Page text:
Director: Johan Nijenhuis | 90 minutes | adventure | Actors: Nicolette van Dam, Monique van der Werff, Peggy Jane de Schepper, Thomas Berge, Vivienne van den Assem, Jon Karthaus, Juliette van Ardenne, Patrick Martens, Erwan van Buuren, Ewout Genemans
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According to many, sequels are by definition worse than the original. It is always the best, part two is always disappointing and the third film is another nice attempt to make up for it. This statement does not apply to ‘Zoop’, because the first film, ‘Zoop in Africa’, received moderate reviews, as befits the Dutch media, although it did attract a large audience (director Johan Nijenhuis will follow ‘Costa’ and ‘Full Moon’ are now used to). In part two, something surprising happened again, this time the film was praised by the press and the public! Comparisons were even made with ‘Indiana Jones’, which may not have surprised the makers of ‘Zoop in India’; Indiana Jones must have been an important ‘source of inspiration’. Anyway, that you can get something like this done with no budget (compared to Hollywood),
And now part three. A film is probably always disappointing when you compare it to a successful predecessor. You then look colored. Perhaps it is best to judge the film separately from the others:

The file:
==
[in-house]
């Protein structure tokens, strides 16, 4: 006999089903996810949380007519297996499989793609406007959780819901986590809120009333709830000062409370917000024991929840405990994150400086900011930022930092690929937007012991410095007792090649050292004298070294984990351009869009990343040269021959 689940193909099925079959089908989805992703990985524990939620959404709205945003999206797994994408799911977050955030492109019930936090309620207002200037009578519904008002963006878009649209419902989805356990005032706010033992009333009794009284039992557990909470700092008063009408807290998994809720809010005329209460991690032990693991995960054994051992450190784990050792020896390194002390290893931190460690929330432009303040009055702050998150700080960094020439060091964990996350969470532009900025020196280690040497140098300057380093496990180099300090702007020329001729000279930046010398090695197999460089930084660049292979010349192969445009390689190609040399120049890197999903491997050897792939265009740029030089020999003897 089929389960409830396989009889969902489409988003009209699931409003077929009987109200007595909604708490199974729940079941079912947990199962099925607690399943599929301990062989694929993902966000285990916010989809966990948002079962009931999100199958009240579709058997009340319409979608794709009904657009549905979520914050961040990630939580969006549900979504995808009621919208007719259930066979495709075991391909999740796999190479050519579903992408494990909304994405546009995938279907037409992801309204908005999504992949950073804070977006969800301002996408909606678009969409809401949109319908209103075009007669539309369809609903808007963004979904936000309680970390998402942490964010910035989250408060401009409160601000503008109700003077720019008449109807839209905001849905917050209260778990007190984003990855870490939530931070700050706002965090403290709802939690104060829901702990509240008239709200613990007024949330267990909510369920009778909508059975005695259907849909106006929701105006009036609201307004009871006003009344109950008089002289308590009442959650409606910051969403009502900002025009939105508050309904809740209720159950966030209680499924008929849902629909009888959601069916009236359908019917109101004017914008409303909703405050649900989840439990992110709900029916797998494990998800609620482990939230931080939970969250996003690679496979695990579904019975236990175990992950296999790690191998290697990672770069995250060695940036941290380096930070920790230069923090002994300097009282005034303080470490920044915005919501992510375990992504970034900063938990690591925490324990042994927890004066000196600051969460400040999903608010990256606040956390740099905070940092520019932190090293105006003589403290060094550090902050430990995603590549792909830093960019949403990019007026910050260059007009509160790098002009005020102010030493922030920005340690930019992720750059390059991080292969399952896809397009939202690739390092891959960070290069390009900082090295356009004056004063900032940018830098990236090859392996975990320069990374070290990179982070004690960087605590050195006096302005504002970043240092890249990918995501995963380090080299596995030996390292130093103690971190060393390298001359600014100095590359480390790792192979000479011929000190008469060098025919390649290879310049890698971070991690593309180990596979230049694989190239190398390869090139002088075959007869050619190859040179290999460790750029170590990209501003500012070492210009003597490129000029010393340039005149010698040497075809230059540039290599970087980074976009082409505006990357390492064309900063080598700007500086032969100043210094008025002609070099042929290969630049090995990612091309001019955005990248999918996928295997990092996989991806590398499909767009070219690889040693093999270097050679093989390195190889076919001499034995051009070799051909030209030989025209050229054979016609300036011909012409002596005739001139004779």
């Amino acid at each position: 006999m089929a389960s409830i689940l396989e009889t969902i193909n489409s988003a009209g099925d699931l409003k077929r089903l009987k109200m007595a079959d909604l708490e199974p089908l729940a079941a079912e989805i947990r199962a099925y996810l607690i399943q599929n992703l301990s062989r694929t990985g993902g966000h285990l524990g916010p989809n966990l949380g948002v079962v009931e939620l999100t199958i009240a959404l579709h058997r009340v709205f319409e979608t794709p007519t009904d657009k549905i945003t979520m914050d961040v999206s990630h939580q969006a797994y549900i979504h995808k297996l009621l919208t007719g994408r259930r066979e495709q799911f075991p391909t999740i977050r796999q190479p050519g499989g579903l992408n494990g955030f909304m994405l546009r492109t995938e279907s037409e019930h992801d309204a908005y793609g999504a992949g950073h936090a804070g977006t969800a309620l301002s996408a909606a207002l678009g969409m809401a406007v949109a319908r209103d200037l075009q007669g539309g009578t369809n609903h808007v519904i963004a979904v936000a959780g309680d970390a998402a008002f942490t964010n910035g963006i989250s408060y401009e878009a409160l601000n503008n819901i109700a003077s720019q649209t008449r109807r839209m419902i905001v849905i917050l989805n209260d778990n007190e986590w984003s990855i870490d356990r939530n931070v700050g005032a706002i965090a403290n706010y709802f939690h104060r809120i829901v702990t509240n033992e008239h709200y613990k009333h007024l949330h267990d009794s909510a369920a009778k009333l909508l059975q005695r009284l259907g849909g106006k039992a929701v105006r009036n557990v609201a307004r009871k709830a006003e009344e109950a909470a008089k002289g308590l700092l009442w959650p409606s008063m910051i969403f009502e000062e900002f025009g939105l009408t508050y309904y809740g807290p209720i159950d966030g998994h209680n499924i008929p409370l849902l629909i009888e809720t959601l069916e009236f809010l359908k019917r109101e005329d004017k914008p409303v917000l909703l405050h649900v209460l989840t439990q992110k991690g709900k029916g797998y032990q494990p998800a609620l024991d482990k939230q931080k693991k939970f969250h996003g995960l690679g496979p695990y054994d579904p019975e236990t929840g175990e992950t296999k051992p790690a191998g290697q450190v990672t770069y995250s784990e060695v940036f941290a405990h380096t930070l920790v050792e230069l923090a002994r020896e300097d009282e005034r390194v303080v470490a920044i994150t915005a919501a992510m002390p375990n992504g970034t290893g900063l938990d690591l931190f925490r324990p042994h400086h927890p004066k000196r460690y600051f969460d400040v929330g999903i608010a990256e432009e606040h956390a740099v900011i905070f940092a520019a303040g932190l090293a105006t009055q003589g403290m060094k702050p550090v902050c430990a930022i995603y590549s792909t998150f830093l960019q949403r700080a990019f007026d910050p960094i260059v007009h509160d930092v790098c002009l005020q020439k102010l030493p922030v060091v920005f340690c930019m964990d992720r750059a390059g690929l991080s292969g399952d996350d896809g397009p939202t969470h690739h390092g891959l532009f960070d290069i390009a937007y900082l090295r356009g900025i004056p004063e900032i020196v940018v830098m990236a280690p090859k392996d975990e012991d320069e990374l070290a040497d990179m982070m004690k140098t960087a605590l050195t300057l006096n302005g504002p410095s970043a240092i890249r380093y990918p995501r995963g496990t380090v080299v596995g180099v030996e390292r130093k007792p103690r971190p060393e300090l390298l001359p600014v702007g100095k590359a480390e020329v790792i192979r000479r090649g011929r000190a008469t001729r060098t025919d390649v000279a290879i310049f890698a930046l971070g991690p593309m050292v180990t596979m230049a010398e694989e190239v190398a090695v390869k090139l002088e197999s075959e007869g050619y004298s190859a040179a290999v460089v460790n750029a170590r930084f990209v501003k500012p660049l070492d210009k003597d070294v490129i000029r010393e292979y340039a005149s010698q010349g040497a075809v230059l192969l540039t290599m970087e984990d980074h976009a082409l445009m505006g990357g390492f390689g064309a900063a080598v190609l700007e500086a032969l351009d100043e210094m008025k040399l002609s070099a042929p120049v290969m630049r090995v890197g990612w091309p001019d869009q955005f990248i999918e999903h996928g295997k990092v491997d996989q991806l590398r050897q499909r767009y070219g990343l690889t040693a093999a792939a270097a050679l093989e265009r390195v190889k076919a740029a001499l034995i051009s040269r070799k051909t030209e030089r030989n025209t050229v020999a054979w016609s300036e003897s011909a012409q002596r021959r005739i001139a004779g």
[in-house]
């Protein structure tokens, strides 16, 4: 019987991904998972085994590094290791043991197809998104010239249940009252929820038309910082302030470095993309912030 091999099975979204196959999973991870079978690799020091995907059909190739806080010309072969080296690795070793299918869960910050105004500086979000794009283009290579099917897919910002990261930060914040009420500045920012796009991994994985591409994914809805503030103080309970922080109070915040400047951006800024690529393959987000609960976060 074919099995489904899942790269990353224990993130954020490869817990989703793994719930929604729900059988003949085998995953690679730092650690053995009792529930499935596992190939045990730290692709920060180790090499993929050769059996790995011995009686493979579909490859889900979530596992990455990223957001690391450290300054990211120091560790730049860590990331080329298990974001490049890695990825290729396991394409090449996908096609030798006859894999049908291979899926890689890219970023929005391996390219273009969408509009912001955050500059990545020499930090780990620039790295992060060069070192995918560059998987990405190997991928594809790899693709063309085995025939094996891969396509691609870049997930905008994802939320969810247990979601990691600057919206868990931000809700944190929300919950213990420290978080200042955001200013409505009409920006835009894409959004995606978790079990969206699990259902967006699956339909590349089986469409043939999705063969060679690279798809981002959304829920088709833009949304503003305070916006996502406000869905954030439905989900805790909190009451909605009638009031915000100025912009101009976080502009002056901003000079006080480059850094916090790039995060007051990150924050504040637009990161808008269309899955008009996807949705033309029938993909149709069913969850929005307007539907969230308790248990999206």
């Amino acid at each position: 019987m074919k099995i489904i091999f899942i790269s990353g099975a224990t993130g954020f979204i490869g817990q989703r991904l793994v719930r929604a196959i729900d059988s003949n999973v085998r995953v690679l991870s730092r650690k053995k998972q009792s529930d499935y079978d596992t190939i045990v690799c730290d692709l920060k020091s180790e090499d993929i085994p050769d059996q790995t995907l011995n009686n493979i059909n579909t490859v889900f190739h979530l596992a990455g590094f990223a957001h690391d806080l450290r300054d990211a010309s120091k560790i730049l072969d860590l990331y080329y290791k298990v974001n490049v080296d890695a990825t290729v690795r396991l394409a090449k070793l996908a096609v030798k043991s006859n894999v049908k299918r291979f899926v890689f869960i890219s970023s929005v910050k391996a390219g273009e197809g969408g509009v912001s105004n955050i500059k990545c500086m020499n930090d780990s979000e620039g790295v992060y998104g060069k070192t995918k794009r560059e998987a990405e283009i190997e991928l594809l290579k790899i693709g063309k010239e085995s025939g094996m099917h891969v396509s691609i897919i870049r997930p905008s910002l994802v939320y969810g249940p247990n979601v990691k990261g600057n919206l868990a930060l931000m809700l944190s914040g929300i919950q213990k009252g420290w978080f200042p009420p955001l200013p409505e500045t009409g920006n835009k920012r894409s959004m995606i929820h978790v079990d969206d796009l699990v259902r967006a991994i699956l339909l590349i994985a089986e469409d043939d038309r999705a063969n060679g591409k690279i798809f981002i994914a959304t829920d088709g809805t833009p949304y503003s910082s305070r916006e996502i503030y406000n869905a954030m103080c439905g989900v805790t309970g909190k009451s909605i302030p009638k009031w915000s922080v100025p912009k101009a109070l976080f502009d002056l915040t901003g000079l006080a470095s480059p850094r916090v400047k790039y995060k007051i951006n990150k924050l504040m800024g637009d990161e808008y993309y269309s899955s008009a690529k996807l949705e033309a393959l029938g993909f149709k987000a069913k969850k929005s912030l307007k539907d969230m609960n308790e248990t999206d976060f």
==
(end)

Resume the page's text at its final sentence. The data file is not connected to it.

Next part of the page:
‘Zoo Rangers in South America’ is cleverly put together. With nice different character types. Moes is a good-hearted cock and an independent, punky girlfriend, Taffie, who loves him very much. Bionda is a super babe, stupid blonde, heartthrob, but seems to be left alone by the men of the club. Sira is the more common type, a bit tough, sometimes insecure. Alwin is beautiful and tough (type for the cover of ‘the girls magazines’). Mike is the leader type, mentally strong and practical and best friend of Bastiaan, narcissist with a big mouth and a small heart. Clichés? Maybe, but can you get around that? It’s not flat as a dime here, because it’s well written, in short: it works.
The actors are well attuned to their role, it almost has to, at least it looks like that, soap opera game level, but no point. The story runs smoothly and is simple and simple in design, clearly elaborated. Film-like stumbling blocks have been subtly avoided or avoided (no goodbye at Schiphol, for example), so that the story runs smoothly. That remains credible, except for a few moments: Moes and Taffie break in somewhere ‘unseen’ in broad daylight and later destroy a market stall, to which no one responds, where is the market stall owner, who sees his precious commodities transformed into pulp?
The image quality is high (beautiful colors) and it contains a few beautiful shots. Like on that salt flat, a beautifully chosen location that produces beautiful material. The score is (again) Indiana Jones-esque and so works, sometimes it is even a bit funky, also nice. Everything sounds and looks neat. The story is mainly for the kids, but adults have also been taken into account it seems (especially with the men: see the beautiful long legs of Bionda).
‘Zoo Rangers in South America’ is modern without being too obvious. It is a smooth film for children, which the parents will also have a good time with. And so the makers have proven that sequels are not always worse than their predecessor (s), sometimes even better!